Below are several ideas for creating and managing cooperative
1. Coop Cards
These cards are used to place children into cooperative learning
groups. The design of the cards allows for an element of surprise
for the students. It also allows for the teacher to "manipulate"
the groups without the students realizing she/he is doing it.
Tips for creating these cards are found on the next page: Directions
for Creating Cooperative Group Cards.
Rules for the cards:
- No swapping of cards. If a student swaps a card, he/she will have
to work alone. (or whatever the teacher feels is appropriate for the
- Positive comments ONLY!
- Use inside voices when looking for groups.
- Once group is together, find a working place (or if teacher has
pre- assigned, find this place).
- Make one person responsible for turning in the group's cards.
- Assign jobs to group members. These cooperative learning jobs include:
- Leader- The leader directs the action for the day once
the teacher has given the instructions.
- Recorder- This group member does the writing for the
entire group; he or she uses one sheet, which saves paper.
- Encourager - The encourager gives compliments related
to how the group is working, such as "That was a great answer!"
- Checker- This member checks and hands in the work for
- Reporter- This member reports the group's work to the
other groups or to the teacher.
- Work together following the Cooperative Learning Rules.
Another fun way to group students is by using puzzles. Paste
pictures cut from magazines onto 5 X 8 index cards. Cut the cards into
a 4 or 5 piece puzzle. When it is time to group for an activity, pass
out the puzzle pieces to the students. Have the students find the other
members of their groups by putting the puzzles together.
3. Stamped cards or Activity Sheets
When you want to place students into groups and give them an
assigned workstation at the same time, use the stamped cards. Cut index
cards or card stock paper into small squares. Place a stamp on each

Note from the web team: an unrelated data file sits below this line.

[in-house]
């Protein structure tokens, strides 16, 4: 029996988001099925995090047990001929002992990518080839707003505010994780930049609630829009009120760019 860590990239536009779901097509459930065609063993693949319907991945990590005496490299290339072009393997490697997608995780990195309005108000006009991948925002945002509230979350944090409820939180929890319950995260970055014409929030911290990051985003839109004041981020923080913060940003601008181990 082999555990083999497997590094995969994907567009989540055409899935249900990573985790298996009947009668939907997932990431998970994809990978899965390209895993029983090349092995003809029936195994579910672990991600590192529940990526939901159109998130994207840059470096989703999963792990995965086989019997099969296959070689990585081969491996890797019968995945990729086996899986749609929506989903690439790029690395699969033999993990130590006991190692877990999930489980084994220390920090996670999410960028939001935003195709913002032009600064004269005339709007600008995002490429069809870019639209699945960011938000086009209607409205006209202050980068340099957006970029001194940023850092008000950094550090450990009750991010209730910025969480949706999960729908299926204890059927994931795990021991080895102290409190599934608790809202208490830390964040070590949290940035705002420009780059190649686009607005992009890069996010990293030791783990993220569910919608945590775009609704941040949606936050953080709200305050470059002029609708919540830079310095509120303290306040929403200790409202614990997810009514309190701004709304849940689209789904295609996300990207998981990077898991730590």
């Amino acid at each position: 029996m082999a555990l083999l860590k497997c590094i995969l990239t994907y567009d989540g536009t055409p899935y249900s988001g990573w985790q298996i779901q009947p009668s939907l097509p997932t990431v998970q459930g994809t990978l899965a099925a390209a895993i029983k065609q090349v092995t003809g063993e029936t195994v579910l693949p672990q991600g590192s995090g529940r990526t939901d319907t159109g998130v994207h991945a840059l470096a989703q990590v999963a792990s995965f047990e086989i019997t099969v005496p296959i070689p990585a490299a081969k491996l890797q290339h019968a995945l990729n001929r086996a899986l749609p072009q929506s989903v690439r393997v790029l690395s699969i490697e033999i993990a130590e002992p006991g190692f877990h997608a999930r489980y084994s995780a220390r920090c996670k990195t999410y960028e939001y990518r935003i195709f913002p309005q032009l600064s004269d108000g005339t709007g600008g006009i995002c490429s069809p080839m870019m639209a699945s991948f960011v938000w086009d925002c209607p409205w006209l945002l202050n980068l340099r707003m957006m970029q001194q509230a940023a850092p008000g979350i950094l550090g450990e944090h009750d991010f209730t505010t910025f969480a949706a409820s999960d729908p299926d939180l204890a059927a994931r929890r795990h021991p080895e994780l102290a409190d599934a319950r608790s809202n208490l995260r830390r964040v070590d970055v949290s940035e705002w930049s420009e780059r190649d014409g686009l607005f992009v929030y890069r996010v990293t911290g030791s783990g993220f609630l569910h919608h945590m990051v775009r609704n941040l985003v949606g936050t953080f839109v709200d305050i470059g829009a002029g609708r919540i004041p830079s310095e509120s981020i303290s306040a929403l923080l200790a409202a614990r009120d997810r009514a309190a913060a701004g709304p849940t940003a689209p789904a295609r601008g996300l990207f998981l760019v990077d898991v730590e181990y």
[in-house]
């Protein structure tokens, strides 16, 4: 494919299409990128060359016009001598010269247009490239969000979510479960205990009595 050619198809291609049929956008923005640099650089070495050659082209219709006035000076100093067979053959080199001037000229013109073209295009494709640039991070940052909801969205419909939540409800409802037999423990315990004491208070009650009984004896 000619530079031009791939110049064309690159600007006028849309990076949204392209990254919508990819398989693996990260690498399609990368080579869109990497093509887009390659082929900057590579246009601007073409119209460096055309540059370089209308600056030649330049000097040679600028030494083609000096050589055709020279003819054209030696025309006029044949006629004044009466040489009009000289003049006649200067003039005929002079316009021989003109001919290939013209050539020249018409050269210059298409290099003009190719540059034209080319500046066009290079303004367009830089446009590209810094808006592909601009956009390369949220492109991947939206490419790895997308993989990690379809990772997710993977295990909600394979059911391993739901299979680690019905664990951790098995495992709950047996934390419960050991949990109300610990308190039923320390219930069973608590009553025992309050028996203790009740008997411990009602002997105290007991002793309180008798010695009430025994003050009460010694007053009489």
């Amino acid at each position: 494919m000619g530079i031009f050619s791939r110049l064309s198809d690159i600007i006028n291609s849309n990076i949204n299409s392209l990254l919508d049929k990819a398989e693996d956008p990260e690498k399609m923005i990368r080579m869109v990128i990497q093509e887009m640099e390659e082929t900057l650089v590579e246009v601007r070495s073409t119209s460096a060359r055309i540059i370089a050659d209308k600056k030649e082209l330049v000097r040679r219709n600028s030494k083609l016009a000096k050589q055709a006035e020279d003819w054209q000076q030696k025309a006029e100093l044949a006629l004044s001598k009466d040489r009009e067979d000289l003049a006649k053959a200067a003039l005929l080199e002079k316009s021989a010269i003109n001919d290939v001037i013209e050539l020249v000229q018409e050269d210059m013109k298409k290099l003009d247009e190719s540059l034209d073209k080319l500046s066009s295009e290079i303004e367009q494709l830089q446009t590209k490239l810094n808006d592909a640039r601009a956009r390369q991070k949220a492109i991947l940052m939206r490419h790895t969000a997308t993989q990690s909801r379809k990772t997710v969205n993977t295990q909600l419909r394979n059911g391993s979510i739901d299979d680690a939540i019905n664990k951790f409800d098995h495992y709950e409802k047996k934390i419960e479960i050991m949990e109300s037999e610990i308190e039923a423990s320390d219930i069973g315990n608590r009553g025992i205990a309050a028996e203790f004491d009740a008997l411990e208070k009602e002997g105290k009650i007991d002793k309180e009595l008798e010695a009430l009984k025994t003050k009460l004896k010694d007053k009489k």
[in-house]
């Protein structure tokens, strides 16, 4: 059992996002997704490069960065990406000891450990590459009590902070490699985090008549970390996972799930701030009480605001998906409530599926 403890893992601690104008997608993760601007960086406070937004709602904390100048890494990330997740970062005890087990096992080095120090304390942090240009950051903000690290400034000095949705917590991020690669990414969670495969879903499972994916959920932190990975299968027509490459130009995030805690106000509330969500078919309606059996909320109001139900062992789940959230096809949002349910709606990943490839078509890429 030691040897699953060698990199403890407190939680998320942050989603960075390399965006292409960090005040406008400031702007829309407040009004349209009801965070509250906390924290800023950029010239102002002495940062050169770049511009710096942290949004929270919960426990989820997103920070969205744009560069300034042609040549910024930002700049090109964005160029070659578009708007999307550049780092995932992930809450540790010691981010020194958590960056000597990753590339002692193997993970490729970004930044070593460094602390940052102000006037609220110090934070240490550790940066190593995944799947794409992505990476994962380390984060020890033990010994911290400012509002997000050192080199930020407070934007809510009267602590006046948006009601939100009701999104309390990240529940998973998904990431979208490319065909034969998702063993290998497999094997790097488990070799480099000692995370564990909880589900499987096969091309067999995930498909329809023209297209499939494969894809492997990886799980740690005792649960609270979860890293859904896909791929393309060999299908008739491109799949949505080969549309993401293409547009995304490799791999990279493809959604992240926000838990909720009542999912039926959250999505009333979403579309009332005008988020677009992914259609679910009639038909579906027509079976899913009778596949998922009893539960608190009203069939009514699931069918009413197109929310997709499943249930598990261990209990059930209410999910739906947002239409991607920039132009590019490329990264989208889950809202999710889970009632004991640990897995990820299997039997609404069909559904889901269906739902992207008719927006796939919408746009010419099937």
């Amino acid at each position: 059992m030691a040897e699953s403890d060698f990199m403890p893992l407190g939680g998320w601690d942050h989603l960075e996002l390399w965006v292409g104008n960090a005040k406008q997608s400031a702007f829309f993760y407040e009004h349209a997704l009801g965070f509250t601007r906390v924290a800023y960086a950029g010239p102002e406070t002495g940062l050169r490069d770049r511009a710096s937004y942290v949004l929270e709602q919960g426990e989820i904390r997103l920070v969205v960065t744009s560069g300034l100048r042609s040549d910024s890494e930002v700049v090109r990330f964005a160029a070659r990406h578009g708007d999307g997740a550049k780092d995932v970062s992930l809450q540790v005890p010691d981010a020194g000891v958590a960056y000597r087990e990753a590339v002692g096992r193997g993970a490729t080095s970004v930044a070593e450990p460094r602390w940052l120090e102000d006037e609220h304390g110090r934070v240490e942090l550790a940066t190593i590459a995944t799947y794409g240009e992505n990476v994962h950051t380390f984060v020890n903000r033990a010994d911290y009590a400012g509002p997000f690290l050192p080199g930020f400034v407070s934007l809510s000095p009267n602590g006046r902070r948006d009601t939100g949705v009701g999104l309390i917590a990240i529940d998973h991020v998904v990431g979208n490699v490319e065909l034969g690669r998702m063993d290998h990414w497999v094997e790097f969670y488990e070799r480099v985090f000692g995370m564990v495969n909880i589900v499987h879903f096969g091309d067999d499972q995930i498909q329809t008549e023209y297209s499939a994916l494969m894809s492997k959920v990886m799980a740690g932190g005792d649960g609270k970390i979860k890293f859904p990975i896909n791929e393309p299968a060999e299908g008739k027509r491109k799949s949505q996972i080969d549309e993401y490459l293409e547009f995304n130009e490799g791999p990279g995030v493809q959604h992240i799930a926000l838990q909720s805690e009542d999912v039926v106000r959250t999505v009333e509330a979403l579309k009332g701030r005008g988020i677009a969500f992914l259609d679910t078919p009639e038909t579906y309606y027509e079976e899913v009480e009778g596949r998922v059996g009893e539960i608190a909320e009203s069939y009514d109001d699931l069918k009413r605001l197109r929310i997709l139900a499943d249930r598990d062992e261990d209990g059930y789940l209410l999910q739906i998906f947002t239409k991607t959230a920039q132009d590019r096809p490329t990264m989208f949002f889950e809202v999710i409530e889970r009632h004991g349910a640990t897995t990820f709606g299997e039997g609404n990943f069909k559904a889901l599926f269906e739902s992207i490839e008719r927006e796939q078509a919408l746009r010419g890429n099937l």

square, using the same stamp four times (or the number of times equal
to the number of students you want in one group). Place an identical
stamp on a full-size index card or card stock paper. Repeat with different
stamps until you have enough squares for the entire class.
Before starting an assignment, place a full-size card at each
workstation. Pass out the small squares to the students. They then match
their stamp to the stamp at the workstation. This can also be done using
the activity sheet the students work with. On the corner of each sheet
place a stamp that matches a workstation. The students then receive
their assignment, find the correct workstation and begin working. With
just a little additional time, teachers can manipulate the groups before
hand by also placing the students' names on the activity sheets.
4. Color Wheel
The Color Wheel is used to organize groups and multiple learning
- Create groups. List the groups on the Color Wheel Poster assigning
each group a color (this can also be done before hand).
- Spin the wheel to determine where the groups will begin their work.
- Set a timer to let the students know when their time is up at that
- When the timer rings, announce that it is time to clean up that
center and move to the next one.
- Turn the wheel one section clockwise. Students then rotate to the
next learning center.
- Set the timer again and begin the next center.
- Repeat until all centers have been visited by all groups.
5. The Jigsaw Method
In the Jigsaw Method students are assigned to five or six-member
teams. The material to be learned is divided into five or six parts,
and each student is responsible for learning and then teaching one part
of the material to each of his or her members. Members of different
groups who have been assigned to the same section of material meet in
"expert" groups to study their sections and become comfortable with
their responsibility for teaching their fragment. Each group member
is tested on all of the material, so that there is forced interdependence
between group members.
6. Paired Reading
Pairs of students work together on this exercise. First, both
students read the same section from text or instructor-provided
materials. One student explains a single paragraph or short section
of the text to his or her partner. The partner listens and then
asks questions if he or she does not understand the explanation.
The listener then rephrases the explanation. The students alternate
roles of explainer and listener until they complete all the material.
When the entire class has completed the exercise, groups of students
are asked at random to explain the material to the whole class.
This serves as a check to make sure the students do indeed understand
the material they are reading.